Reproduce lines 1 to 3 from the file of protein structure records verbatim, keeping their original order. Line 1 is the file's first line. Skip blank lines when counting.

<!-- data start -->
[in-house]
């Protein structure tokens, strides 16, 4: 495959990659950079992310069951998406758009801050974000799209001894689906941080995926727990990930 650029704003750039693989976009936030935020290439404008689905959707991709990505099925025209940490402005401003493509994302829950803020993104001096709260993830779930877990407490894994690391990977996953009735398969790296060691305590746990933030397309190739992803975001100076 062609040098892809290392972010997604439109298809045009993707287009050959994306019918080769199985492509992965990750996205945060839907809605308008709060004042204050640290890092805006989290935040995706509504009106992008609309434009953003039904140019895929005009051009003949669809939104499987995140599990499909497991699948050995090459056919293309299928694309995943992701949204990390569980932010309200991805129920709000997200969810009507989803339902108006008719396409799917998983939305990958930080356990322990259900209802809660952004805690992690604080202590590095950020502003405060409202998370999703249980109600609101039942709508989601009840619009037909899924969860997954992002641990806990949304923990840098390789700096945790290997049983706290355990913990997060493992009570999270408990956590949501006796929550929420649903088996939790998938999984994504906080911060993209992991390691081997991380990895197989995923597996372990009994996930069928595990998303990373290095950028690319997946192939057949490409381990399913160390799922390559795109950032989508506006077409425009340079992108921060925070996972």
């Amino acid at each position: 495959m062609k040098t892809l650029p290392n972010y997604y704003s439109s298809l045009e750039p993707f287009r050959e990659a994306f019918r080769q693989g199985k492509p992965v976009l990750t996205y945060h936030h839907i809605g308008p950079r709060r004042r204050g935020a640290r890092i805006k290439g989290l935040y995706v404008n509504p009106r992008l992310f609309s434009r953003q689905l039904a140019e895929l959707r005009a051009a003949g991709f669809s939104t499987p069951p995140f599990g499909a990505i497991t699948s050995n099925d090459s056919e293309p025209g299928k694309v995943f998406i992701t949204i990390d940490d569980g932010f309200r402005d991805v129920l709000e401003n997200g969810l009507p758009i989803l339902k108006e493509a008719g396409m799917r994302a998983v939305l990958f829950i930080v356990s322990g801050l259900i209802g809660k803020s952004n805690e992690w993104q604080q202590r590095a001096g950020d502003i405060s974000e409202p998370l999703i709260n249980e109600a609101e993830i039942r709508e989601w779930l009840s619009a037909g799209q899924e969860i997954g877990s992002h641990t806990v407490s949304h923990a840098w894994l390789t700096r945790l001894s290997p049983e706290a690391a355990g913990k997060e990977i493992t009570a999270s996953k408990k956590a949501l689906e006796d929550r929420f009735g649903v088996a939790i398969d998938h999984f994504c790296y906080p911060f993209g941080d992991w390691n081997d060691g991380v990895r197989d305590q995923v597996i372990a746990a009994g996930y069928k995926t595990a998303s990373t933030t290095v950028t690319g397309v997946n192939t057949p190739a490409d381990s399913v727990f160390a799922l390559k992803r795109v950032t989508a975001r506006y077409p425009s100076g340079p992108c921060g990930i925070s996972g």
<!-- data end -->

[in-house]
């Protein structure tokens, strides 16, 4: 495959990659950079992310069951998406758009801050974000799209001894689906941080995926727990990930 650029704003750039693989976009936030935020290439404008689905959707991709990505099925025209940490402005401003493509994302829950803020993104001096709260993830779930877990407490894994690391990977996953009735398969790296060691305590746990933030397309190739992803975001100076 062609040098892809290392972010997604439109298809045009993707287009050959994306019918080769199985492509992965990750996205945060839907809605308008709060004042204050640290890092805006989290935040995706509504009106992008609309434009953003039904140019895929005009051009003949669809939104499987995140599990499909497991699948050995090459056919293309299928694309995943992701949204990390569980932010309200991805129920709000997200969810009507989803339902108006008719396409799917998983939305990958930080356990322990259900209802809660952004805690992690604080202590590095950020502003405060409202998370999703249980109600609101039942709508989601009840619009037909899924969860997954992002641990806990949304923990840098390789700096945790290997049983706290355990913990997060493992009570999270408990956590949501006796929550929420649903088996939790998938999984994504906080911060993209992991390691081997991380990895197989995923597996372990009994996930069928595990998303990373290095950028690319997946192939057949490409381990399913160390799922390559795109950032989508506006077409425009340079992108921060925070996972």
């Amino acid at each position: 495959m062609k040098t892809l650029p290392n972010y997604y704003s439109s298809l045009e750039p993707f287009r050959e990659a994306f019918r080769q693989g199985k492509p992965v976009l990750t996205y945060h936030h839907i809605g308008p950079r709060r004042r204050g935020a640290r890092i805006k290439g989290l935040y995706v404008n509504p009106r992008l992310f609309s434009r953003q689905l039904a140019e895929l959707r005009a051009a003949g991709f669809s939104t499987p069951p995140f599990g499909a990505i497991t699948s050995n099925d090459s056919e293309p025209g299928k694309v995943f998406i992701t949204i990390d940490d569980g932010f309200r402005d991805v129920l709000e401003n997200g969810l009507p758009i989803l339902k108006e493509a008719g396409m799917r994302a998983v939305l990958f829950i930080v356990s322990g801050l259900i209802g809660k803020s952004n805690e992690w993104q604080q202590r590095a001096g950020d502003i405060s974000e409202p998370l999703i709260n249980e109600a609101e993830i039942r709508e989601w779930l009840s619009a037909g799209q899924e969860i997954g877990s992002h641990t806990v407490s949304h923990a840098w894994l390789t700096r945790l001894s290997p049983e706290a690391a355990g913990k997060e990977i493992t009570a999270s996953k408990k956590a949501l689906e006796d929550r929420f009735g649903v088996a939790i398969d998938h999984f994504c790296y906080p911060f993209g941080d992991w390691n081997d060691g991380v990895r197989d305590q995923v597996i372990a746990a009994g996930y069928k995926t595990a998303s990373t933030t290095v950028t690319g397309v997946n192939t057949p190739a490409d381990s399913v727990f160390a799922l390559k992803r795109v950032t989508a975001r506006y077409p425009s100076g340079p992108c921060g990930i925070s996972g």